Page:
While there is no permanent cure for Down Syndrome (DS) yet, therapy is very important in improving the quality of life for people with this condition. There is a great amount of support and help available for people with DS, attain their full potential and help them live independently. With India being one of the highest birthing nations, there is a greater incidence of Down Syndrome and it occurs in approximately 1 out of 830 live births, as per the Down Syndrome Federation of India. The average life expectancy for people with DS has increased from 25 years to 60 years in recent times. It’s undeniable that they should receive therapy that can help with improving their quality of life simultaneously.
Before we get to the whys and hows of therapy, we would like to first bust some myths about DS!
Now that we have that cleared, let’s get to it.
The Importance of Therapy :
The goal of therapy in every situation is to help one to cope with a condition where treatment is not possible and that is the case for people with Down Syndrome. Therapy can help them achieve independence in self-care like feeding and dressing, fine and gross motor skills, school performance, and play and leisure activities and eventually to live as independent adults later in life.
As with all special needs, early intervention is of utmost importance. When parents act early and get help, this can allow children to learn better mechanisms of coping and learning. This can also prevent certain incorrect coping strategies that children might use which might affect them adversely later on. Eg. Children might develop compensatory movement patterns that can lead to orthopaedic and functional problems if not corrected.
The early intervention, therefore, assists in developing appropriate behaviour and physical skills that are much needed, even before they reach schooling age. Early intervention can also prevent a child with Down Syndrome from reaching a plateau at some point in development.
Different Types of Therapy:
The kind of therapy and treatment that people with Down Syndrome require will depend on their age, overall health, strengths and limitations. Growing research and much-needed advocacy have seen a recent increase in the availability of support and opportunities. The most common early intervention therapies for babies with Down Syndrome are speech and language therapy, physical therapy and occupational therapy.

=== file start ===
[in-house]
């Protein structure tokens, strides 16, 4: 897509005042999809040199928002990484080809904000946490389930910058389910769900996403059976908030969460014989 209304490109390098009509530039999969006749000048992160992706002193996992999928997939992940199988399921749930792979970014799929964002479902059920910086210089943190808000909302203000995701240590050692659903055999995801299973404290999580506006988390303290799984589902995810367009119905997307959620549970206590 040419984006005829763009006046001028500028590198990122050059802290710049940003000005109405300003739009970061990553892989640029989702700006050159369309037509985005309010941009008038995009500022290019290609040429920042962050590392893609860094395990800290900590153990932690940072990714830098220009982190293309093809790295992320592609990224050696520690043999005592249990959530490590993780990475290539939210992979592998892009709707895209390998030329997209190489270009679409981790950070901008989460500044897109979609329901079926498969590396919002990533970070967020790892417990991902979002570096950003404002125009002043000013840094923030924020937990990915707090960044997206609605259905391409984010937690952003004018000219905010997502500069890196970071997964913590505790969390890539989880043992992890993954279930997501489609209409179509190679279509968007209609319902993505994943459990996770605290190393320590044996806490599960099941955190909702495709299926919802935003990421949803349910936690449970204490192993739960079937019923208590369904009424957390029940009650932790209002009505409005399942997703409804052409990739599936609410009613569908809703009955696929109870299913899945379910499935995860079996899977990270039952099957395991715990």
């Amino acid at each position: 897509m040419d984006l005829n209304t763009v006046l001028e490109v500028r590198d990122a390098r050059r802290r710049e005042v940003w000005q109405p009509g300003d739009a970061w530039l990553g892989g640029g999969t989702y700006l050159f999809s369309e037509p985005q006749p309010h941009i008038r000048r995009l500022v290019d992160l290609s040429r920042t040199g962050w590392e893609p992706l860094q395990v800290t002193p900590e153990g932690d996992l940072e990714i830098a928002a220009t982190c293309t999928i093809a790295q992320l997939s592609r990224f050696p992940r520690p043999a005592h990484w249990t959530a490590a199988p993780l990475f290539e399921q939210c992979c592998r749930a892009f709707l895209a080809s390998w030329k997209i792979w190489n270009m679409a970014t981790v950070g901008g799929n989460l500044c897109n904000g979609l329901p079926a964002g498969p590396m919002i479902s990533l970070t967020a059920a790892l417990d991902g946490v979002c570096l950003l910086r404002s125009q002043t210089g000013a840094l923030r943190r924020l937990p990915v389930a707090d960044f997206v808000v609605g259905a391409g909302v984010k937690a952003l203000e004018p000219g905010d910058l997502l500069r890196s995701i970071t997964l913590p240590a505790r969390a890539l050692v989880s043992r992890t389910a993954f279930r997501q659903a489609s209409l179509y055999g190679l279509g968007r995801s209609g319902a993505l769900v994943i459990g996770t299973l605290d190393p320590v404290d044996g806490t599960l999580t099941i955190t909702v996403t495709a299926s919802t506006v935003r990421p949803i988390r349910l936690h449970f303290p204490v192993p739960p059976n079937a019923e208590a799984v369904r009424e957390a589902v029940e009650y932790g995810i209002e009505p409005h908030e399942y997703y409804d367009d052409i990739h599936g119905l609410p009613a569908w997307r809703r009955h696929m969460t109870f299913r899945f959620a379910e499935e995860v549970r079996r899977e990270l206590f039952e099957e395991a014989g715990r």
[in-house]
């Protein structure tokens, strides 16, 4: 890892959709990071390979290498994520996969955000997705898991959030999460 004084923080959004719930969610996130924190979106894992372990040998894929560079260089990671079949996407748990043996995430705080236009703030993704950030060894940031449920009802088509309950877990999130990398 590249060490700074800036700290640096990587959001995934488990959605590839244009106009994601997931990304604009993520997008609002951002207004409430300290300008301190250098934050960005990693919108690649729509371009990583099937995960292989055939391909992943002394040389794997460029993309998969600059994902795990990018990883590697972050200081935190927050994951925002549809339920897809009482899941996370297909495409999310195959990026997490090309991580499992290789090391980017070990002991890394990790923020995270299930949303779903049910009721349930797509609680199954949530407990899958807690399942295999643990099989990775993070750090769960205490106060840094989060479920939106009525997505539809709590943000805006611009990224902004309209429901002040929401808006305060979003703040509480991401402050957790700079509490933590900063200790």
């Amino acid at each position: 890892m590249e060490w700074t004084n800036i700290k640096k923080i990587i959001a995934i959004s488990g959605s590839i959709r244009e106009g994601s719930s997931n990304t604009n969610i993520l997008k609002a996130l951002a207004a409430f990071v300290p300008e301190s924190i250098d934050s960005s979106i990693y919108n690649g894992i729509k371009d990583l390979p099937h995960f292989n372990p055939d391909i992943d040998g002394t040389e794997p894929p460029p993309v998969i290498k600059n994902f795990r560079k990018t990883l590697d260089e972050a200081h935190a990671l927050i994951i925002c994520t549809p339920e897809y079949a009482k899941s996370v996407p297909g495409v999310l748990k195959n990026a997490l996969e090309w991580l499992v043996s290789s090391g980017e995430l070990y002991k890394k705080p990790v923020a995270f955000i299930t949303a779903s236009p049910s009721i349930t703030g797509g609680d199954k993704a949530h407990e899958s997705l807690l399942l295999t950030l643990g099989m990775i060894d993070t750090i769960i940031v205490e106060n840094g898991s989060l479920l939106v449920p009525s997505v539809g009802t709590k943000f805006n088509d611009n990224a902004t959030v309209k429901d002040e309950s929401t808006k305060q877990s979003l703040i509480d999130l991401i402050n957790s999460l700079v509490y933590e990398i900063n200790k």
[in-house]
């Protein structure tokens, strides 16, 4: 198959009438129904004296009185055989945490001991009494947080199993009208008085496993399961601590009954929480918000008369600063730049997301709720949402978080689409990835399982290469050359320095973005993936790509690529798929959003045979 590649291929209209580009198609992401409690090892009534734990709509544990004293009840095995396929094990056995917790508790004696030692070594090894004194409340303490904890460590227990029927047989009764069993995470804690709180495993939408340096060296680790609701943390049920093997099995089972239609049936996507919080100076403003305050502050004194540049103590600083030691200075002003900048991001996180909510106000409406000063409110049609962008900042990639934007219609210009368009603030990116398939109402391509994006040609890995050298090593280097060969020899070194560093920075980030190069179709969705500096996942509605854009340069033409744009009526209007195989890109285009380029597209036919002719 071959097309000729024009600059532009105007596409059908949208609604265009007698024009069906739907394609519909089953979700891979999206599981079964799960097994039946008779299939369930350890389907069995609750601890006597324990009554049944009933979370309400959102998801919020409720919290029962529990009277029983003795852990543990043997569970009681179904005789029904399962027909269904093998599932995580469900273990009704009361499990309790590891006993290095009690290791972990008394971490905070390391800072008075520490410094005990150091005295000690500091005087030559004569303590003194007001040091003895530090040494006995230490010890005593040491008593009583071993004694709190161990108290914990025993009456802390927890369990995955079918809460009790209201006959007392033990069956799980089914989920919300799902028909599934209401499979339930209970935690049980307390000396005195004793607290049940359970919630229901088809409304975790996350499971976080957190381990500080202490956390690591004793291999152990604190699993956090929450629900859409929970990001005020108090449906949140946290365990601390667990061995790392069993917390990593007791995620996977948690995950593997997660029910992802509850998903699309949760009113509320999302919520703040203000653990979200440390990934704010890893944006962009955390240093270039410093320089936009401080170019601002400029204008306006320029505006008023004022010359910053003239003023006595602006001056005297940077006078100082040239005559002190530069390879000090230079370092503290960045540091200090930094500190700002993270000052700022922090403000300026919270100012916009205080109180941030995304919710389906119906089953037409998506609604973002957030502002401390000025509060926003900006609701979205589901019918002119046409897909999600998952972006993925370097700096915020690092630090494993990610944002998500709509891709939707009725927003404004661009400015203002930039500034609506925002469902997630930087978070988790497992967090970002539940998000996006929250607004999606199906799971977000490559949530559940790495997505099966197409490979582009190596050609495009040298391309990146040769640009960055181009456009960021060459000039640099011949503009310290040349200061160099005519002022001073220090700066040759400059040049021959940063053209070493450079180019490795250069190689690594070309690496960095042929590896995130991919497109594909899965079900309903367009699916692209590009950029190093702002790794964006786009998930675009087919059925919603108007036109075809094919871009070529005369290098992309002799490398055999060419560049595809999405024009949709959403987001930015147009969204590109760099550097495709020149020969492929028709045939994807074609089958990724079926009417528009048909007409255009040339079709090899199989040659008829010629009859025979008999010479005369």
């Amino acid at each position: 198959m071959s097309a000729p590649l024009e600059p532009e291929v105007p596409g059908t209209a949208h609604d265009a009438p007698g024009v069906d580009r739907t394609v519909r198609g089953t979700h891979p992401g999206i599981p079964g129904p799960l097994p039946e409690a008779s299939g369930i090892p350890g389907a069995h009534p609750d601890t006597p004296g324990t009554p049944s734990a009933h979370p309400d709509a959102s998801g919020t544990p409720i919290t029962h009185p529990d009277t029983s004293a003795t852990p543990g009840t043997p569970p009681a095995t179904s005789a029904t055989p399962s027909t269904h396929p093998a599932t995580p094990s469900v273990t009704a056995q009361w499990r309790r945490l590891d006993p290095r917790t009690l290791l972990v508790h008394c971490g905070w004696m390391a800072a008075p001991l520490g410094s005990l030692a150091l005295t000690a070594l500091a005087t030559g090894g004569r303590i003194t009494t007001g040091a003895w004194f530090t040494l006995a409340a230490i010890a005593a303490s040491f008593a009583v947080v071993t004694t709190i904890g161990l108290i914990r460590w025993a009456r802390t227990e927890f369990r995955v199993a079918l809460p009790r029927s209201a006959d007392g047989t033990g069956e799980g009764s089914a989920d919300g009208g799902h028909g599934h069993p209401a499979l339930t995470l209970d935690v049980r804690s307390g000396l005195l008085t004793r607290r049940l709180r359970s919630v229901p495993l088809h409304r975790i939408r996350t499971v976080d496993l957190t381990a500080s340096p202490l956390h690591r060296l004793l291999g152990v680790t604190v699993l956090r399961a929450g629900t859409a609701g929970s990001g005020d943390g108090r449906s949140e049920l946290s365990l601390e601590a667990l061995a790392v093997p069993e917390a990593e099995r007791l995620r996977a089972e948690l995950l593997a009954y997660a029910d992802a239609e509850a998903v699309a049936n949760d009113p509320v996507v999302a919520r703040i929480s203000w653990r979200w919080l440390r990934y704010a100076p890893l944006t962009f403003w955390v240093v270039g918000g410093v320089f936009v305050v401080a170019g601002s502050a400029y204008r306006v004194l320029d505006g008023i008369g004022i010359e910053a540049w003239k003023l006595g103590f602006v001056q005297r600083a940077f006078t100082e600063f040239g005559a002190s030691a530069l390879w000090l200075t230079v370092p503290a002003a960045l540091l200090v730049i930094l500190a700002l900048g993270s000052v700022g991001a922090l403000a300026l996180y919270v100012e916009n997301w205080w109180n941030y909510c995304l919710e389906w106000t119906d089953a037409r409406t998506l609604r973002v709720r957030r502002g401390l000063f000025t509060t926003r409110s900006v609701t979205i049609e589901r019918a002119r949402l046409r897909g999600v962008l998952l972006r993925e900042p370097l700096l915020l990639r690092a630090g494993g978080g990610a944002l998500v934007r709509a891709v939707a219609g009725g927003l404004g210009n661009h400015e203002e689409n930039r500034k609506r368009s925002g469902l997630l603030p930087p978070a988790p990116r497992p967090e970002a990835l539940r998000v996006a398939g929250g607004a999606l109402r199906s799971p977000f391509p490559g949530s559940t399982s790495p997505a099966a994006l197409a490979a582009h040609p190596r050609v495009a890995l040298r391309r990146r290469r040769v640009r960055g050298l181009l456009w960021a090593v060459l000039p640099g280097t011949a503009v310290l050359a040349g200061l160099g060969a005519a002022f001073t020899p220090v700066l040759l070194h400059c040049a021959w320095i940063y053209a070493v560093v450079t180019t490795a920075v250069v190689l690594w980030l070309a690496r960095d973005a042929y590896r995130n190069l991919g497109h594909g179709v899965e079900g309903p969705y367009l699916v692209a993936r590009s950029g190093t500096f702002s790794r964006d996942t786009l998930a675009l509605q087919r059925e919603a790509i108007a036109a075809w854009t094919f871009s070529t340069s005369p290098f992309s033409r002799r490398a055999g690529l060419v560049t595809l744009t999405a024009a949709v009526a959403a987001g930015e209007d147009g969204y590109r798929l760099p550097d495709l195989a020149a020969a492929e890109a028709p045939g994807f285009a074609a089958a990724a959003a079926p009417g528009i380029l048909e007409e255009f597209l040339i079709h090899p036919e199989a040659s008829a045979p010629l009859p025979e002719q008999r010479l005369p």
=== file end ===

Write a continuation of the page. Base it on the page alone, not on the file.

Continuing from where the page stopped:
Speech-Language Therapy: Babies with Down Syndrome often experience challenges with feeding, swallowing and speech difficulties due to anatomical and physiological differences in their mouth area. A speech and language therapist can help with these and other skills which will lay the foundation for future communication skills. In time, the goal of this therapy is to improve communication. It focuses on articulation and strengthening the oral muscles. It’s often recommended to start at the earliest time possible. Even though babies with Down syndrome may not say their first words until 2 or 3 years of age, there are many pre-speech and pre-language skills that they must acquire before they can learn to form words. Speech therapy provides the child with the necessary skills to overcome speech difficulties and thereby encourage communication.
Physical Therapy: People with Down Syndrome are born with weak muscle tone. The focal point of physical therapy is to help children improve their movement, coordination, balance, and posture. This starts with helping an infant to explore his or her surroundings, reach and grasp toys, turn his or her head while watching a moving object, roll over and crawl. The therapy focusses on gross as well as fine motor development and for children to move freely and purposefully. As children grow older, therapy directs its attention to assisting them in more complex physical activities.
Occupational therapy (OT). The role of OT for children with Down Syndrome keeps varying as they go through various stages of life, although at all points the aim is to help them master skills for independence. When they are infants, therapists might help their mothers with feeding the child, as they are born with weak muscles. Once in schools, occupational therapy aims to provide them with skills for self-care, like independently dressing, feeding following school routines, developing writing grip, and participating in activities, playing and interacting with other kids.
Occupational therapy can help with abilities such as opening and closing things, picking up and releasing toys of various sizes and shapes, stacking and building, manipulating knobs and buttons, experimenting with crayons etc. Occupational therapy continues to be a part of their lives, well into adulthood, to help them find and retain productive work, live independently, including finding entertainment and recreation.
If you have a child with Down Syndrome, reach out to us for support and guidance. Our team of therapists will be more than happy to help in planning a complete individual learning plan for your child. We’ve got your back!